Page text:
|Location||Toronto (St George Campus)|
Current Buddhist views of mental health incorporate the Dharma and Western psychological approaches to mental health that include a broad range of behavioural, cognitive, and experiential approaches. Key features of approaches using mindfulness are the cultivation of a fluid sense of self, emotion regulation and the modulation of the causes of stress. These parallel the Buddhist concepts of non-self, skillful or appropriate responses, and the understanding of the causes of suffering. This understanding of mental health has shifted concepts of mental illness with promises of success and cautionary tales of risk. Buddhist and Western psychological perspectives of mental health share a commonality of being culturally influenced. To understand the impact and implications of the Buddhist view of mental health, the root Buddhist teachings need to be understood in their cultural context. Because we are embedded in a culture vastly different from the Buddha's time, the exploration must include our perspectives of mental health and how our own views are socio-cultural constructions. From this platform, we can examine how Buddhist teachings and their integration with Western models seek to sustain mental health. Secularized adaptations of the Dharma for psychological treatment will be examined with consideration of risks of appropriation, dilution, and distortion as well as potential negative effects of mindfulness-based therapies.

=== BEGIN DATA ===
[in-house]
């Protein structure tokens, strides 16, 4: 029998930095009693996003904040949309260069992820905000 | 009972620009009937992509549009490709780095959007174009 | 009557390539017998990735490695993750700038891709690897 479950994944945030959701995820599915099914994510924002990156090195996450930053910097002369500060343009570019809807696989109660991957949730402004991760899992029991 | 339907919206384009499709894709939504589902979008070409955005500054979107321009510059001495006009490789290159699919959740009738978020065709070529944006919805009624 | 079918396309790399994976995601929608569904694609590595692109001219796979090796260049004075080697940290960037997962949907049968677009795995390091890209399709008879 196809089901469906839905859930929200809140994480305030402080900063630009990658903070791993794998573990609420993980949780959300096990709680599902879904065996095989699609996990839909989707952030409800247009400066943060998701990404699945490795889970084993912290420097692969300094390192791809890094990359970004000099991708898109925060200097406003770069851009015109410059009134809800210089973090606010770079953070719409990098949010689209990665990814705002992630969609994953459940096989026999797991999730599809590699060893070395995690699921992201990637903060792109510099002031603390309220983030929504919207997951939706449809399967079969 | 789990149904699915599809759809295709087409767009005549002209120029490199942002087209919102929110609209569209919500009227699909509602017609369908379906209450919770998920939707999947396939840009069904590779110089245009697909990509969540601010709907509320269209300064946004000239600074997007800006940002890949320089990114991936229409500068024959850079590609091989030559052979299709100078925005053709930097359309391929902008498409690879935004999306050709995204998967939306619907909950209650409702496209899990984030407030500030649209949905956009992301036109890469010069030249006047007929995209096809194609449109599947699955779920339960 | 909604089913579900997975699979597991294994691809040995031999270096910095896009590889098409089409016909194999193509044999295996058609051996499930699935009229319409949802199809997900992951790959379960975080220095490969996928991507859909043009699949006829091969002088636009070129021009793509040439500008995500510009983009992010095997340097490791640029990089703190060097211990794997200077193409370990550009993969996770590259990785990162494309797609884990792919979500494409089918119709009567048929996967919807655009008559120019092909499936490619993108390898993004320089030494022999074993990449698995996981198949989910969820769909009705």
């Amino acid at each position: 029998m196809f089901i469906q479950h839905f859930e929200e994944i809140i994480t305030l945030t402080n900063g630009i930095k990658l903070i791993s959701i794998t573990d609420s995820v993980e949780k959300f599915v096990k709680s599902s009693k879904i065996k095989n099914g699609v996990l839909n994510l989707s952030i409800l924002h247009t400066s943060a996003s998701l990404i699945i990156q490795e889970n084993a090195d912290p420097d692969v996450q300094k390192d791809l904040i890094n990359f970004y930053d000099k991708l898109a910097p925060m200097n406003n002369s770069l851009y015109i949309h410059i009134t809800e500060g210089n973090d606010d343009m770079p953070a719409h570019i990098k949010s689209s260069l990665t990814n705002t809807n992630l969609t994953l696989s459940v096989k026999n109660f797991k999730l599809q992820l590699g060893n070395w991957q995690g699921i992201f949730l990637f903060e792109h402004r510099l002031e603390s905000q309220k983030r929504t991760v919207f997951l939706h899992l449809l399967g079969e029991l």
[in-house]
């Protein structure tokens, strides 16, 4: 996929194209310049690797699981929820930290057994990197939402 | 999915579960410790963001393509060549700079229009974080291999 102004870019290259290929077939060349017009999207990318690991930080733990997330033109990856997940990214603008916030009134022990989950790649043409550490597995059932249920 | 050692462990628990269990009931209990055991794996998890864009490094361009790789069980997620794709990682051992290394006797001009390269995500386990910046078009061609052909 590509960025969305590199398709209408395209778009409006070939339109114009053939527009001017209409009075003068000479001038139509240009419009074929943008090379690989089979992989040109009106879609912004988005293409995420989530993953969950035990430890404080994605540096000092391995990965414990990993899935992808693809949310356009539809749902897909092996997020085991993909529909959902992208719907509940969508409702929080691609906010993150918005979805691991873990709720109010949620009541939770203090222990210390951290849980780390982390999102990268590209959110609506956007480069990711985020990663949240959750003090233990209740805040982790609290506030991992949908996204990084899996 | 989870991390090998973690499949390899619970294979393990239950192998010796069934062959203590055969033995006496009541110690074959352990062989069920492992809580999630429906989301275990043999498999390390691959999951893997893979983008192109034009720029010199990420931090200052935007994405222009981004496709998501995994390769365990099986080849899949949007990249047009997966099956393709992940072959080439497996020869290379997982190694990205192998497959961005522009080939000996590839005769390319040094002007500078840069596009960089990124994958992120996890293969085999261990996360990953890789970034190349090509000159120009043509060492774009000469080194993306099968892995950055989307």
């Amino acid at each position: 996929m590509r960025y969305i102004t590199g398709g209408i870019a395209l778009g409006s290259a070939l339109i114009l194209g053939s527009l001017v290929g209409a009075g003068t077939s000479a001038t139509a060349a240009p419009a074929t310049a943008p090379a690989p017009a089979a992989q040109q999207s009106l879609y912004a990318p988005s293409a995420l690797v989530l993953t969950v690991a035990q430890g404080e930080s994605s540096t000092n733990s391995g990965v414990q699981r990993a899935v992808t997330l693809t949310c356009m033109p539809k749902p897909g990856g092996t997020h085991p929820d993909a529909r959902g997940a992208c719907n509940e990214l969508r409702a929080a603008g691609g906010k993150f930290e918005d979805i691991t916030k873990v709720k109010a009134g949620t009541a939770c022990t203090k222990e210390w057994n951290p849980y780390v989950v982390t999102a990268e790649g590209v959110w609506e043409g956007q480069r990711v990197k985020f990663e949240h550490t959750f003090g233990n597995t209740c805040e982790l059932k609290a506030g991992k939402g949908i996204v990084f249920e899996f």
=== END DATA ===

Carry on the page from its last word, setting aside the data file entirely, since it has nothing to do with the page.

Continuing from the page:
|Pre-Requisites||Basic Concepts of Buddhism|
|Start & End Date||Jan 23, 2014 - Apr 23, 2001|
|Hours Per Week||Intensive|
|Program Requirement||CRPO Competencies -
1.4c; 1.4d; 1.5a; 1.5c; 1.5e; 2.1 a, b, c, d, e, f, g; 2.2a, b; 2.3b; 3.4.a
Additional Evaluation: weekly reflection papers will be shared with the class as well as handed in. This course was previously taught under the title "Buddhist Perspectives on Mental Illness"
<p>Full attendance is mandatory.</p>
|Means of Evaluation||
|Previously Offered||Fall 2019|
|Currently Offered||Winter 2023|